Visit:
http://www.csadvances.com for Advances in Card Sorting (5 October, London)
http://www.ajaxusability.com for Ajax Design and Usability (6, October, London)

Both days can be booked from either page. All of our courses (including the above) can be found at http://www.syntagm.co.uk/design/courses.htm

UCD Courses at HCI 2009 and in London

May 13th, 2009

We’re pleased to announce that two of our courses have been accepted for presentation at the annual British HCI Group conference (HCI 2009), this year at the University of Cambridge from 1-5 September. The courses are

  • Innovations in Card Sorting: A Hands-On Approach – this is our half-day workshop on paper-based card sorting using our advanced analysis software, SynCaps V2. (See http://www.syncaps.com for further details.)
  • Ajax Design and Usability – a half-day course on how to use Ajax and similar web technologies to improve the user experience rather than to frustrate it.

Both of these courses were very well received at CHI 2009 in Boston last month. They will be available at the HCI 2009 conference in Cambridge on Tuesday 1 September. Half-day courses at the conference will cost only £40 plus, you do not have to register for the conference to attend the courses.

Full details of conference courses can be found at http://www.cl.cam.ac.uk/conference/hci2009/tutorials.html

We will also be running a more extensive one-day course on both paper and online card sorting in London on 5 October. The cost includes a fully-licensed copy of our SynCaps V2 analysis software. For further information and to book online visit http://www.csadvances.com

News Summary

April 27th, 2009

I’m moving news items from my design home page to a new blog category called News (unimaginative, I know). Here is a summary of news for 2008/2009.

We presented three courses and a short paper at the CHI 2009 conference in Boston. This puts us on a par with Carnegie Mellon (who also had three courses but slightly more papers<g>):

  • Innovations in Card Sorting: A Hands-on Approach
  • Web Design for Usability
  • Ajax – Design and Usability

(These courses can also be run in-house. Details are available at http://www.syntagm.co.uk/design/courses.htm)

We’ve posted the slides and a recording from our half-our card sorting webinar, plus four videos showing how to prepare for and capture data from card sorting sessions.

The paper concerns a study we conducted using Simon Baron-Cohen’s empathising and systemising quotients. It provides a psychological explanation for the difficulties technologists have in seeing problems from a user’s perspective:

William Hudson was the invited keynote speaker for the CADUI 2008 conference in Albacete (near Madrid). He also presented a half-day tutorial on card sorting. An essay based on his keynote address is available here.

Do you like using or teaching Card, Moran and Newell’s Keystroke Level Model but hate the arithmetic? Treat yourself to our free KLM calculator!

Bandwagon Cues – To Jump or Not to Jump?

April 24th, 2009

Continuing on the theme of new research from the CHI 2009 conference, I came across another interesting poster – this time from Penn State University (S. Shyam Sundar, Qian Xu and Anne Oeldorf-Hirsch, “Authority vs. Peer: How Interface Cues Influence Users”). Here the researchers were considering the effect of an authoritative logo and customer comments on purchase intention, participants’ product attitudes and a raft of other factors they referred to as “bandwagon perceptions”.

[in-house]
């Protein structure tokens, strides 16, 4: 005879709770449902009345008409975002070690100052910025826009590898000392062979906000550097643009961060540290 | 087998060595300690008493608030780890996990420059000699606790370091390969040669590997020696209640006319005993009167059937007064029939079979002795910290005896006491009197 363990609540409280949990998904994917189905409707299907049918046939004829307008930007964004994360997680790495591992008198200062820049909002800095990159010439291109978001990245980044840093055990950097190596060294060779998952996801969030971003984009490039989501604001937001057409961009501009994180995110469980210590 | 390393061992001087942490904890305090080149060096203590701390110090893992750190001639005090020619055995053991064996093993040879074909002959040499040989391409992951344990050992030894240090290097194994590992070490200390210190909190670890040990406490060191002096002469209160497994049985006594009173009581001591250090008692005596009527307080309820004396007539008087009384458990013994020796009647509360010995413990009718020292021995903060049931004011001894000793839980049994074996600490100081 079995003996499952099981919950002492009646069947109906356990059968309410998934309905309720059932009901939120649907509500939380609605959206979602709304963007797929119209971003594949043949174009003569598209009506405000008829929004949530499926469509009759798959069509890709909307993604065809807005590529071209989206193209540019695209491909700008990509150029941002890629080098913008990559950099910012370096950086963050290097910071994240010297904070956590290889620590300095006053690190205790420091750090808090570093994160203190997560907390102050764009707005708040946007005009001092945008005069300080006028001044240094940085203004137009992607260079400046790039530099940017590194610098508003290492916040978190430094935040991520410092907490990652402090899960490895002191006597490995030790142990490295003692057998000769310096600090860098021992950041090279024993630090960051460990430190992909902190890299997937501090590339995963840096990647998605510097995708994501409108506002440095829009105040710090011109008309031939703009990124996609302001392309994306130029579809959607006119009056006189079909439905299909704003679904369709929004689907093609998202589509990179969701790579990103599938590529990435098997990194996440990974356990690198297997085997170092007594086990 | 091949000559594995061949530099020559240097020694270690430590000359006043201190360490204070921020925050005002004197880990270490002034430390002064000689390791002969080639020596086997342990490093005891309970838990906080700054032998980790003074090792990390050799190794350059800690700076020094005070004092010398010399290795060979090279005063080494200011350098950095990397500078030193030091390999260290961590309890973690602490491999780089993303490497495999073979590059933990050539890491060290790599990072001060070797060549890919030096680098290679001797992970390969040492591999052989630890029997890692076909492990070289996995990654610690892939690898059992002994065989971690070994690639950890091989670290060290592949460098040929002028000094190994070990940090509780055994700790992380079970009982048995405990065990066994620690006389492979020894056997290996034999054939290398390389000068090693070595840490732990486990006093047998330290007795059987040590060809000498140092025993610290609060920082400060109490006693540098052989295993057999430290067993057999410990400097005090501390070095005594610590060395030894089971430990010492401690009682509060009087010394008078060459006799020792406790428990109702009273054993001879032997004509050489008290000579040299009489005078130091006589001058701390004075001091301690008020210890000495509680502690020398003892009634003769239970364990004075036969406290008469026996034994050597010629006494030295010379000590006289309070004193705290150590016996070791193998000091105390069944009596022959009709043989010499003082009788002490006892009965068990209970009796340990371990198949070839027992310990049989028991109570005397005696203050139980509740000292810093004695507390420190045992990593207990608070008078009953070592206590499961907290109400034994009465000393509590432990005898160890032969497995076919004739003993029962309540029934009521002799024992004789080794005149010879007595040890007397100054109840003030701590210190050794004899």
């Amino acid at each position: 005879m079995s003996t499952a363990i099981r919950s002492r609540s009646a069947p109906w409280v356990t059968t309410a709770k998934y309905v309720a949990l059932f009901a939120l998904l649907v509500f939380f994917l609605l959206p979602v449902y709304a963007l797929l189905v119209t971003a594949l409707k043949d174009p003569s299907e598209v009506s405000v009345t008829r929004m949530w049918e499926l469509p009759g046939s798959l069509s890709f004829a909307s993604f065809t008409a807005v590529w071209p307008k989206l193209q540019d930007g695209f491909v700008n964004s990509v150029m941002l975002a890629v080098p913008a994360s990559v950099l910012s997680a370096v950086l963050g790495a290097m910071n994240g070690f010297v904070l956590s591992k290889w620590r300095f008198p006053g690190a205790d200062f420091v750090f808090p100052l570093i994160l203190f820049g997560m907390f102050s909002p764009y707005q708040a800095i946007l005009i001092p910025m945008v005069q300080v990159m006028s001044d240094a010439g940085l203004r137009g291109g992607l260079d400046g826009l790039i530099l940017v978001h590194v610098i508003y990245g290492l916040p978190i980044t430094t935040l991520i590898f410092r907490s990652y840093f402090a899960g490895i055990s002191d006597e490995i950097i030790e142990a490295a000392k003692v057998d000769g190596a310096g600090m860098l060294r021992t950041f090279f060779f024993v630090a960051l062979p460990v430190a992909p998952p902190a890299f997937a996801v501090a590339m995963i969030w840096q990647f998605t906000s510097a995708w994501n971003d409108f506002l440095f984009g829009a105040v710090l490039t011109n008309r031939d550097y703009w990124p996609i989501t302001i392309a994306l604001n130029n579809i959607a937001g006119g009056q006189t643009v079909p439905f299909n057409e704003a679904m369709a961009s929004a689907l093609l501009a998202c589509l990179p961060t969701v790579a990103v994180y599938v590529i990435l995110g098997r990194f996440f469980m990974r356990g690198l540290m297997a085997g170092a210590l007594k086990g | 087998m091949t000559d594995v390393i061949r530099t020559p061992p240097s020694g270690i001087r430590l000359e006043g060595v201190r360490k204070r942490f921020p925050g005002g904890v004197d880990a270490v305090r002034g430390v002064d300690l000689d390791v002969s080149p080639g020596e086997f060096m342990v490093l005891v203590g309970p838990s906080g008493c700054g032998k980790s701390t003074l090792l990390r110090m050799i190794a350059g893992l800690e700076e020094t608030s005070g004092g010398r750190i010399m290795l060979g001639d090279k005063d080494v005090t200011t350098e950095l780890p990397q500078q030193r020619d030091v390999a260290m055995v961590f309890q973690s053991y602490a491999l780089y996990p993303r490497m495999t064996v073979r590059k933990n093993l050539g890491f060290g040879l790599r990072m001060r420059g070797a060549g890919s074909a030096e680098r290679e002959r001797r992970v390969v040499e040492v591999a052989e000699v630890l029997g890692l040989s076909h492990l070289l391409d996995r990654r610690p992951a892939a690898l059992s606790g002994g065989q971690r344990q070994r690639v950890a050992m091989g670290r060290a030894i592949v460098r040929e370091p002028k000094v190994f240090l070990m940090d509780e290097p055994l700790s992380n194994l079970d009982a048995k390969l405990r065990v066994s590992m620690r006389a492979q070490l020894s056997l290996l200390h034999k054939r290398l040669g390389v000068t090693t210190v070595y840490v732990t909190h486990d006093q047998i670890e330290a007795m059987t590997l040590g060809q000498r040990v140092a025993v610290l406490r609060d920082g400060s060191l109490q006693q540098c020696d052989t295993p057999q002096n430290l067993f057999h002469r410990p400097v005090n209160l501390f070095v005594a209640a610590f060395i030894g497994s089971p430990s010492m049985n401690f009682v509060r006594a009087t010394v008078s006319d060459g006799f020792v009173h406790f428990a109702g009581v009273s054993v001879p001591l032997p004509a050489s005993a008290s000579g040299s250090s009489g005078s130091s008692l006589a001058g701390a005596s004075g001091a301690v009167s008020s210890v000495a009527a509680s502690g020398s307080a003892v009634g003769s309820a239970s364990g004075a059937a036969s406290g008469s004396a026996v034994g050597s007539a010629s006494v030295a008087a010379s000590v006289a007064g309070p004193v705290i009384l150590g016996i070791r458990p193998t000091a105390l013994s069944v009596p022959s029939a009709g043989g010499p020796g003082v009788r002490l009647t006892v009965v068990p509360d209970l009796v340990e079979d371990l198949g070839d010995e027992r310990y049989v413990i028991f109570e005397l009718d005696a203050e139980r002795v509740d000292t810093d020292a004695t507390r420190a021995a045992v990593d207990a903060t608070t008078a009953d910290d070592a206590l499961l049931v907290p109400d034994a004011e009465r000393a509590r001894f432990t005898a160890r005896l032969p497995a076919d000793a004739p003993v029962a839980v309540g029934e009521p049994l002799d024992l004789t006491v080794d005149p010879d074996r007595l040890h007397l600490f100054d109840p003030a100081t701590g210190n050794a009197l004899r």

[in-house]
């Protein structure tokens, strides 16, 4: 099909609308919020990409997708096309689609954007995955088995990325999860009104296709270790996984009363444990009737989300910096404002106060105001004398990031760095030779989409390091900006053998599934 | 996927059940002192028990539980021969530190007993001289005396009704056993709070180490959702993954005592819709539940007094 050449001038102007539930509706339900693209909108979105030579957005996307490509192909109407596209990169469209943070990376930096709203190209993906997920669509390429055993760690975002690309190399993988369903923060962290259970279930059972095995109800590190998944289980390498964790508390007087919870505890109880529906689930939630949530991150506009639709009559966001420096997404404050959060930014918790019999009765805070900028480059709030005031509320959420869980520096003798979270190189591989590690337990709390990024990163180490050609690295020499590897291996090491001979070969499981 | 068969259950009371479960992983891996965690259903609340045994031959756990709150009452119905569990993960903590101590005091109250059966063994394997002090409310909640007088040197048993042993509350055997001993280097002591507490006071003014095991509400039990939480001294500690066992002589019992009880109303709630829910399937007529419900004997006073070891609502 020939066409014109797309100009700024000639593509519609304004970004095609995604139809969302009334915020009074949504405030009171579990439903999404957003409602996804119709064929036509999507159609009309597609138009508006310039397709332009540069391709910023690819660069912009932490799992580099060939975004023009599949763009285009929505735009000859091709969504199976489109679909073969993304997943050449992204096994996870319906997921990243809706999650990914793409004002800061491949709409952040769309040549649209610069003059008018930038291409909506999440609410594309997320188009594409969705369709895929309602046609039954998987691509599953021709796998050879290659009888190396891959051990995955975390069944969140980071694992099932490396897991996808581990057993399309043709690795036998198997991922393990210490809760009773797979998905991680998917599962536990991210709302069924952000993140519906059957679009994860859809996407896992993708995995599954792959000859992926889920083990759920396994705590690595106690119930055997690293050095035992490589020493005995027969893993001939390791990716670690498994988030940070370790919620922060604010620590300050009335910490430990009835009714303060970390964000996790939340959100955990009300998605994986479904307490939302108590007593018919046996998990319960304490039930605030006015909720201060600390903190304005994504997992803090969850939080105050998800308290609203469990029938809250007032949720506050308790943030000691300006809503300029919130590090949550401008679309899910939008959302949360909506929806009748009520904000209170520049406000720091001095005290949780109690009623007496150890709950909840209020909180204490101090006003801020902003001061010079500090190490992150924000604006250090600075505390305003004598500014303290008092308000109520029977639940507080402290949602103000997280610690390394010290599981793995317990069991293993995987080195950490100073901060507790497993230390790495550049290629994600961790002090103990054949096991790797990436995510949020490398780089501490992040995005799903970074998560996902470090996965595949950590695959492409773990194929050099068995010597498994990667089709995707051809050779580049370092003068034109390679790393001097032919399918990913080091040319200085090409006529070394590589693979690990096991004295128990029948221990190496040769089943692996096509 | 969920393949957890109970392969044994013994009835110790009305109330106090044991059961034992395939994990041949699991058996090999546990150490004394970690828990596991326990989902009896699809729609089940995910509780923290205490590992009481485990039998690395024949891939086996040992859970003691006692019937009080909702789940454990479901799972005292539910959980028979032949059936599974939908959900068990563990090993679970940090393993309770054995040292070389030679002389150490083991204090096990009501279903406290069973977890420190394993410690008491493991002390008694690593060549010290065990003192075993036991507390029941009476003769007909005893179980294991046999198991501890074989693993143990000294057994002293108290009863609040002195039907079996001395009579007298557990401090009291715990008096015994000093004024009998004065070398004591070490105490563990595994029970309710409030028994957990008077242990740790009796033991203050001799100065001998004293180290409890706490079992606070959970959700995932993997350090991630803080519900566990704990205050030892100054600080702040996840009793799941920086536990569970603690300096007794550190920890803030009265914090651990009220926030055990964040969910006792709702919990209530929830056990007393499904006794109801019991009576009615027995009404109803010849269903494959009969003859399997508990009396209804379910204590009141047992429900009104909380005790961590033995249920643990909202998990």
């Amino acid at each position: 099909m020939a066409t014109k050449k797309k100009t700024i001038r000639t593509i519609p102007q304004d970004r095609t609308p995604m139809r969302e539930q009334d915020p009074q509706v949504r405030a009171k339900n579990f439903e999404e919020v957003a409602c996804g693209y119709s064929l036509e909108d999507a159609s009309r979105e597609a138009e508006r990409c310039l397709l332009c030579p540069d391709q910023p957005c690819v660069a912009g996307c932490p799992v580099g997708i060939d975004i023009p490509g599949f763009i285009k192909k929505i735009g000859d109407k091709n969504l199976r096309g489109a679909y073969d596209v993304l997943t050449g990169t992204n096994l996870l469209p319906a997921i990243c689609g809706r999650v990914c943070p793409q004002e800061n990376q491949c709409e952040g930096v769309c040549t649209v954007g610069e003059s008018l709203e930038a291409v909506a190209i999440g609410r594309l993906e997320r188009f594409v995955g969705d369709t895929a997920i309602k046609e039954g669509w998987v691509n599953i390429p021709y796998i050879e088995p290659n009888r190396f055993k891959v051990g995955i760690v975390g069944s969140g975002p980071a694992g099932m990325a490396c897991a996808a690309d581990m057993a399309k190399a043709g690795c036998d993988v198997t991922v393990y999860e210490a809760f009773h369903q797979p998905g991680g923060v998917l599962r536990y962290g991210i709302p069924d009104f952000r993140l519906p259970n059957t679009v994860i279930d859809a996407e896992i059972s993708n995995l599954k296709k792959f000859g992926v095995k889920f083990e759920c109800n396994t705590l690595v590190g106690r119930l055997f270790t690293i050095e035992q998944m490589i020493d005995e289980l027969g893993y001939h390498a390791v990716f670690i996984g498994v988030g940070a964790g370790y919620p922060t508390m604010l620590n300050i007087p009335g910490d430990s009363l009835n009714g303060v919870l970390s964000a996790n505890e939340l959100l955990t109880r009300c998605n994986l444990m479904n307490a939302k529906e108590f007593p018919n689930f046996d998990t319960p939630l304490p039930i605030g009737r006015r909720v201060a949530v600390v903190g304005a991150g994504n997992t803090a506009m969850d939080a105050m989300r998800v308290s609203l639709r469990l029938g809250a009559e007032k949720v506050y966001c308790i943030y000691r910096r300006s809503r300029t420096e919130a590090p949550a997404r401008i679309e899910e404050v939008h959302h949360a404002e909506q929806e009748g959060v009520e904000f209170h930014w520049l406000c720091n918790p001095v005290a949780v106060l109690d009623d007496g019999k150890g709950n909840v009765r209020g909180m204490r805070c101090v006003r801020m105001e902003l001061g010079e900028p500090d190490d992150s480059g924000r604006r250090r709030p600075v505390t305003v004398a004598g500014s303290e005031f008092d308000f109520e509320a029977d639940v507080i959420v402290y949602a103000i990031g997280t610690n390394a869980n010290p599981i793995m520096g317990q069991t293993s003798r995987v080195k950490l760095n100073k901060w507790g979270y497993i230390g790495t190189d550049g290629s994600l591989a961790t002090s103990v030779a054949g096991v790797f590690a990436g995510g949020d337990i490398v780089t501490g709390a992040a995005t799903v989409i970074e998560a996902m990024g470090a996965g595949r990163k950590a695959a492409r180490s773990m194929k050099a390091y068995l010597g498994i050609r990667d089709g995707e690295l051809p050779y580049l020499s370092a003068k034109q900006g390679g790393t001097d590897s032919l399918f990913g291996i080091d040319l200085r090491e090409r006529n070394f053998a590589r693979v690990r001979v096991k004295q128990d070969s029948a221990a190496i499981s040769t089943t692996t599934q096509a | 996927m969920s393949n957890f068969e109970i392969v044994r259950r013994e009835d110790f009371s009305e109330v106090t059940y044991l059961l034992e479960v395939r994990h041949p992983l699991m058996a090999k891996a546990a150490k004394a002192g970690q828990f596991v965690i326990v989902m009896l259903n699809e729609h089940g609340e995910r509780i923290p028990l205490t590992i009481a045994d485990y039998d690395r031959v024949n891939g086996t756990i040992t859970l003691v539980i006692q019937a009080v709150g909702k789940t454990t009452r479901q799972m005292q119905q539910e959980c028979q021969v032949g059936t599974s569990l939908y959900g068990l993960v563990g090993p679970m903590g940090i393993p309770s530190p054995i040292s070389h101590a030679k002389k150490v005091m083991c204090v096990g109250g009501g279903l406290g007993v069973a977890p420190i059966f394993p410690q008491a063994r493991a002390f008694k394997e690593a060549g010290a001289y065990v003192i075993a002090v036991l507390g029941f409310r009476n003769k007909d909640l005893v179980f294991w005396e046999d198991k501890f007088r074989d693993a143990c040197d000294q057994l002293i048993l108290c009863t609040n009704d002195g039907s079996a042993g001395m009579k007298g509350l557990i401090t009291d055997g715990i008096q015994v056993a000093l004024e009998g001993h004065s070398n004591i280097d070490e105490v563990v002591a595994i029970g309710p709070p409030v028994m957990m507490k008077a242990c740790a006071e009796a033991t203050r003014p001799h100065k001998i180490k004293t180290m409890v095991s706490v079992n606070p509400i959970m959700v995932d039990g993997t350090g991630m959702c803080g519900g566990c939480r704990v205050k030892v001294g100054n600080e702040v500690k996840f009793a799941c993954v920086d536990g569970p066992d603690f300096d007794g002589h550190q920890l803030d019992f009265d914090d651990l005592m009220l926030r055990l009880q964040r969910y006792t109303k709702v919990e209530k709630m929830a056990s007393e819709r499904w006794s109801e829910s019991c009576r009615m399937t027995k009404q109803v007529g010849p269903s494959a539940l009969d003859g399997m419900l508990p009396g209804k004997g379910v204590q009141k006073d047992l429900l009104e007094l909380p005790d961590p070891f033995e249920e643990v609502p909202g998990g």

For the studies they used a typical product page, as shown in Figure 1 (adapted from Amazon). The “authority” seal shown (above the camera) was either for a fictitious organisation (Zig! as displayed here) or for CNET, a well-known technology review site (or it was absent altogether). Both seals were fairly similar in appearance.

Typical product page showing Zip! authority seal 

Figure 1: Typical Product Page

The researchers also made use of “outlying reviews” – that is, one where the reviewer expressed dissatisfaction with a product, even though the average score among all reviewers was high. So, in summary, there were two main effects of interest: faux versus “real” authority logo and presence or absence of “outlying” (dissenting) review.

Some of the reported results are as might be expected, but there was one very interesting interaction between the authority seal and an outlying review:

  • When no authority seal was shown, the presence of an outlying review had no effect on purchase intention
  • When the CNET seal was shown, purchase intention was contingent on the absence of an outlying review (that is, an outlying review reduced the likelihood of purchase)
  • When the Zig! Seal was shown, the situation was reversed (that is, an outlying review increased the likelihood of purchase)

The relatioship between the seals and the presence of outliers is shown in Figure 2. Needless to say, this final point – that purchasing intention increase with an outlying review – is somewhat counter-intuitive. The researchers offer no explanation for it and I have none to offer. It would be interesting to know whether other studies show any similar effect. I’ll write more on this if something turns up!

Chart showing negative effect of outlying review with CNET seal and opposite for Zig! seal

Figure 2: Purchasing Intention by Seal Condition and Presence of Outlying Review 

Facial Avoidance in Page Design

April 20th, 2009